A little more than a year after a Washington watchdog group
criticized U.S. 3rd Circuit Court of Appeals Judge Jane R.
Roth for her association with a controversial Montana-based
nonprofit, she has resigned her position with the organization's
A spokesman for the Foundation for Research on Economics
and the Environment (FREE) confirmed this week that Roth has
Roth, the widow of longtime Delaware U.S. Sen. Bill Roth,
could not be reached for comment.
Last year the Community Rights Counsel, a public interest
law firm, filed complaints against several judges, including
Roth, for their association with the foundation.
Doug Kendall, executive director of Community Rights, said
FREE is funded by the gas and oil industry and presents one-sided,
industry-friendly information to judges on $10,000 vacations.
Among seminars offered to judges who accepted the junkets:
"The Environment: A CEO's Perspective."
Kendall said the judges' association with the foundation
was not illegal, but it raised serious ethical concerns about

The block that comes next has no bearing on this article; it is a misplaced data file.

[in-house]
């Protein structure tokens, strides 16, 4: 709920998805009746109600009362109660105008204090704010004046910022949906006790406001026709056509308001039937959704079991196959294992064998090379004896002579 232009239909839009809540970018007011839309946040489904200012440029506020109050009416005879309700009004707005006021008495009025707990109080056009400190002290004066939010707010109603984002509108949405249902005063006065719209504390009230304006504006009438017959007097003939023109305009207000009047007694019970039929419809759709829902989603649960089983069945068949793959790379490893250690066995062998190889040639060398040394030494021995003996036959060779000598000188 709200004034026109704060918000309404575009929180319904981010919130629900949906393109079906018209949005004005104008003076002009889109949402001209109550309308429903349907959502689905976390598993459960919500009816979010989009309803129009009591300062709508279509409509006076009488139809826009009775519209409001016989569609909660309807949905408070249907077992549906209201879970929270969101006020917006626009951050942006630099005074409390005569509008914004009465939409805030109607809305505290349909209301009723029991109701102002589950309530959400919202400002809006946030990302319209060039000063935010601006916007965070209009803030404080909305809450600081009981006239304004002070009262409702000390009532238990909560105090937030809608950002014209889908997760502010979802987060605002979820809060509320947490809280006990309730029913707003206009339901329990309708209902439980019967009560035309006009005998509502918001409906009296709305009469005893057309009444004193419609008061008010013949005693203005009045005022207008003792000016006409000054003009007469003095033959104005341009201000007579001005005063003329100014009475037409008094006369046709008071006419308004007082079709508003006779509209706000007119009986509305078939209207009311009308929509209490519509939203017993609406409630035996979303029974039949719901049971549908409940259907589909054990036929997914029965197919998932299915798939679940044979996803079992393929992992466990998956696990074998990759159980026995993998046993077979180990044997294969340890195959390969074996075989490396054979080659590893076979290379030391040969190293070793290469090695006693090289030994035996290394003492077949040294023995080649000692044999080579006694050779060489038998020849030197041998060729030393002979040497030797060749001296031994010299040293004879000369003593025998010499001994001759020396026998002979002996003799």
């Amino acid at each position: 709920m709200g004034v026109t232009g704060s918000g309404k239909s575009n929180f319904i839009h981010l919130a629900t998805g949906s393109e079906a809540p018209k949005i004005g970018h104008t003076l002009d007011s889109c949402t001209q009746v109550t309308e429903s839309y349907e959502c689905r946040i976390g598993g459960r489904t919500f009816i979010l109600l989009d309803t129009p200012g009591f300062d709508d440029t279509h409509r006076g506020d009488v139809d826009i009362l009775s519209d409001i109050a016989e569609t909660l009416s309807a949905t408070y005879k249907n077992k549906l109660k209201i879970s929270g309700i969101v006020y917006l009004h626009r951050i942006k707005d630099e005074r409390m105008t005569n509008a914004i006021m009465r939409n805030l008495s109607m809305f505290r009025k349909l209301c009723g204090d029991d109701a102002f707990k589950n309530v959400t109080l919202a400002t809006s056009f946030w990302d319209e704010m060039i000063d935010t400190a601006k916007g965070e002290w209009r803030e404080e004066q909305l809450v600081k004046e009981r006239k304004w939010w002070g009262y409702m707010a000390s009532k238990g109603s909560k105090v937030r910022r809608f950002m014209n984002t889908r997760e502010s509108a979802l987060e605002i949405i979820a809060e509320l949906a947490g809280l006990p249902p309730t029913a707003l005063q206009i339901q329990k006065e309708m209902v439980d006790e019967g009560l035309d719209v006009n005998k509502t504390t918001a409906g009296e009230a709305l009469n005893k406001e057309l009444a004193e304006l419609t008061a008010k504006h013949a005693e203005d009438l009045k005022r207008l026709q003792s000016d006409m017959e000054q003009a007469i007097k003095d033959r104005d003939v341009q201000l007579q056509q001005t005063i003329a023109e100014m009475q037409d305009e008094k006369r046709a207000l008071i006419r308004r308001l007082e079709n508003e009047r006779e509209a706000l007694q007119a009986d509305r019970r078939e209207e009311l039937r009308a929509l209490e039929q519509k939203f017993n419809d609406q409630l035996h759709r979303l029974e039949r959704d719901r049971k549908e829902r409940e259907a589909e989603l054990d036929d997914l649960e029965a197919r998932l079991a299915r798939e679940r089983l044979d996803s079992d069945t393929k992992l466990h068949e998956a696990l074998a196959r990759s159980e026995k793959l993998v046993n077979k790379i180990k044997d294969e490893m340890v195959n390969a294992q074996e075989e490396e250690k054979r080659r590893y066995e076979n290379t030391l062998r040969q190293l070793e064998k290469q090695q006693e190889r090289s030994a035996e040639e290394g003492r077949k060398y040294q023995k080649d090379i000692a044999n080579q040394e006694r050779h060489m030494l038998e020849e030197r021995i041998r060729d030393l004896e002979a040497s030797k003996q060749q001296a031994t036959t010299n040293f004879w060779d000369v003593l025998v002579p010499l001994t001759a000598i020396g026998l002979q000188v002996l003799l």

impartiality and undermined public trust in the judiciary.
Last year Roth defended her association with the foundation,
saying it produced well-balanced educational programs for
judges. "When Bill was alive, both he and I were members.
We are both greatly interested in the environment and in no
way did we feel this organization presents a biased view of
environmental or economic issues," Roth said in 2004.
The foundation describes itself as "an organization
devoted to social change that harmonizes environmental quality
with responsible liberty and economic progress."
Roth's resignation from the board follows similar resignations
by U.S. District Judge Andre Davis in Maryland and Chief Judge
Douglas Ginsburg of the U.S. Court of Appeals in Washington,
Kendall said only one judge, Chief Judge Danny Boggs of the
6th Circuit, remains on the foundation board.
In a statement, foundation chairman John A. Baden thanked
Judge Roth for her "many years of service."
A foundation spokesman said Roth did not submit a letter
of resignation, but informed the foundation verbally.
Kendall applauded Roth's decision to step aside, saying it
was proof "of our simple point that judges cannot sit
on the board of an organization that takes money from corporations
to influence the outcome of environmental cases."
Among the corporations that fund the foundation are ExxonMobil,
GE Fund, Maguire Oil Co. and Pfizer International.